At a recent conference I had a chance to visit Peter Catinella and saw his presentation on Evidence-Based Medicine. I came in with low expectations given the subject, but I was most impressed. Peter made some excellent points, including noting a few items that struck home such as noting that those with increased intellect can demonstrate more lofty rationalization. He noted that we try to make sense of things using data that are often limited or biased.
Peter referred to Kuhn's Structure of Scientific Revolutions regarding how scientific progress was not steady, but subject to sudden overthrow and sudden revision with long stagnant periods between. http://www.emory.edu/EDUCATION/mfp/Kuhnsnap.html For a current example of how quickly things can change, see what the Iraq War has done to geopolitics in Asia and the Middle East in a few weeks. He went on to discuss mindfulness, reflection, critical thinking and further pertinent areas.
Now in a more reflective mode, I thought back to Habits of the Heart: Individualism and Commitment... . This book also dealt with change through a more formal generational structure, although the variability in the generations and timing makes me lean toward other theories.
I also had a chance to read Habits of the High Tech Heart about how we have been shaped and influenced by our technology. http://www.calvin.edu/~schu/publications/habits.html See also Technology: Shaping It or Shaping Us?
I enjoyed a visit by Claudette Dalton from Virginia in the past week, and she referred me to Tipping Point by Malcomn Gladwell http://www.gladwell.com/books.html
I was familiar with some of this concept from The Five Generations of American Medical Revolutions by Richard Garrison. It is an easy step from this to the kind of changes we need to make in admissions to medical school to get the right ones admitted, for family medicine and for underserved practice.
More recently I was involved with the 40 Days of Purpose effort at our church. 40 Days of Purpose involves a book and program by Rick Warren. We moved from 700 people involved in small groups to 2500. What we all decide to do with this training as we move into ministry will be interesting. The needs in our community are great, particularly in the youth areas.
I was conversing yesterday with folks working at the Douglas County Youth Center. We reflected on the sad state of mental health, legal, courts, and more. We focused on K-12 education as a real and increasing problem and noted the addition of Nebraska as another state where rural schools and inner city schools were using legal means to get better support, pay for teachers, etc. Our conversation ran to the need for the community to rise to the occasion, through churches and organizations. I noted how mentors had made a difference in some of my most troubled patients. Of course some were skeptical of the church efforts, as were many of those who were transformed by the 40 Days of Purpose.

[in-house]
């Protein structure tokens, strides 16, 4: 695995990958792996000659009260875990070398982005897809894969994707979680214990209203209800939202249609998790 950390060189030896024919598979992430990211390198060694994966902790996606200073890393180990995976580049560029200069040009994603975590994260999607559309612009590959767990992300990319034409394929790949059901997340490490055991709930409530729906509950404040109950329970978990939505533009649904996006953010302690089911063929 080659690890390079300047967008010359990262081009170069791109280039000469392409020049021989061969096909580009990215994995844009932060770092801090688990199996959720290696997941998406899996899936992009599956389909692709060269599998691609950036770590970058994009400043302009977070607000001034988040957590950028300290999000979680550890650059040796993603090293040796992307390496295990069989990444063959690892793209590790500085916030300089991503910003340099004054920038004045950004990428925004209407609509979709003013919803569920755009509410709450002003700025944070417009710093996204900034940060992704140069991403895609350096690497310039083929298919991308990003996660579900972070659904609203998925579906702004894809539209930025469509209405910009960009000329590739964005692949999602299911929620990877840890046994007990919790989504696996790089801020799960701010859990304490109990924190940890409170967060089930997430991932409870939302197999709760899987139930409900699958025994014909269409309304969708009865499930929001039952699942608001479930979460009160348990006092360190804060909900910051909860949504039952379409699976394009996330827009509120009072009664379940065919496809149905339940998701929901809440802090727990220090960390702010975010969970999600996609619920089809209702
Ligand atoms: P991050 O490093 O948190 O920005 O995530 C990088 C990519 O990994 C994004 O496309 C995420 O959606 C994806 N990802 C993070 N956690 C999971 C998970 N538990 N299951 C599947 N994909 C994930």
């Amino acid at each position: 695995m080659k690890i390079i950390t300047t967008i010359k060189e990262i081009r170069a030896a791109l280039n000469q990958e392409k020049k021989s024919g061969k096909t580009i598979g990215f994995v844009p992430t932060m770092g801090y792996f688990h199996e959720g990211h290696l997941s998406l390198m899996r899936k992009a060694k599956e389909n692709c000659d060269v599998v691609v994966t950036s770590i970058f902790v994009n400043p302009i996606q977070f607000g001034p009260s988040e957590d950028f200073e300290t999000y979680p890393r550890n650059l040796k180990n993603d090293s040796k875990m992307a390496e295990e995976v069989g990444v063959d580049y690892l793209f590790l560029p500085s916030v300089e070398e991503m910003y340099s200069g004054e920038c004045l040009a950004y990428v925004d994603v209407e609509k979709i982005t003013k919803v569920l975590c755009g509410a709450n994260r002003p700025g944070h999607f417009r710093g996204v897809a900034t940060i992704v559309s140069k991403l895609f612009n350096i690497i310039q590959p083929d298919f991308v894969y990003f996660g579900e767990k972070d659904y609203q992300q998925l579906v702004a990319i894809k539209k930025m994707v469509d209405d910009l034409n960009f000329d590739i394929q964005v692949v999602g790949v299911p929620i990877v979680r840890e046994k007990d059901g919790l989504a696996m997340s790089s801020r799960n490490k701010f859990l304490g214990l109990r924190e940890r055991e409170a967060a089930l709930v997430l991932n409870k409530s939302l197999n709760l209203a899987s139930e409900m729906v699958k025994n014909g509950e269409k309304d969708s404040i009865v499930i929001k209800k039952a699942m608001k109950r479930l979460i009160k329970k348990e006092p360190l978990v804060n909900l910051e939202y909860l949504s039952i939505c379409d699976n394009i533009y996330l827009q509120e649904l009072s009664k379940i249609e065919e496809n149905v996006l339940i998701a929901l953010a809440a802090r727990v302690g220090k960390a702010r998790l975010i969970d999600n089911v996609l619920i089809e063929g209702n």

Whether you are involved with 4 days in a retreat weekend at a Cursillo, 40 days of Purpose, or months of a training program, change and transformation are possible, for individuals or society. Or perhaps better said, from individuals to society.
Family medicine is about relationships and change. We better be people that understand and facilitate change, knowledgeable about the wealth of change agents out there in religious, cultural, intellectual, and social circles.
Character: the Narrow Road - about struggles and development, encouragement for those who have failed, especially potential medical students and those in the medical field.
Character, Color, Admissions, and Physicians - some reflection on Future of Family Medicine
THE CAPITALIST THREAT by George Soros
finally! the social service/social change suggestions by Michelle Golden
08 May 2003 05:30 UTC
John McKnight is thought-provoking--one essay, Regenerating Community, is very helpful, as is the rest of his book The Careless Society. Here's a live URL for the essay. http://civic.net/civic-values.archive/199705/msg00080.html -David Droge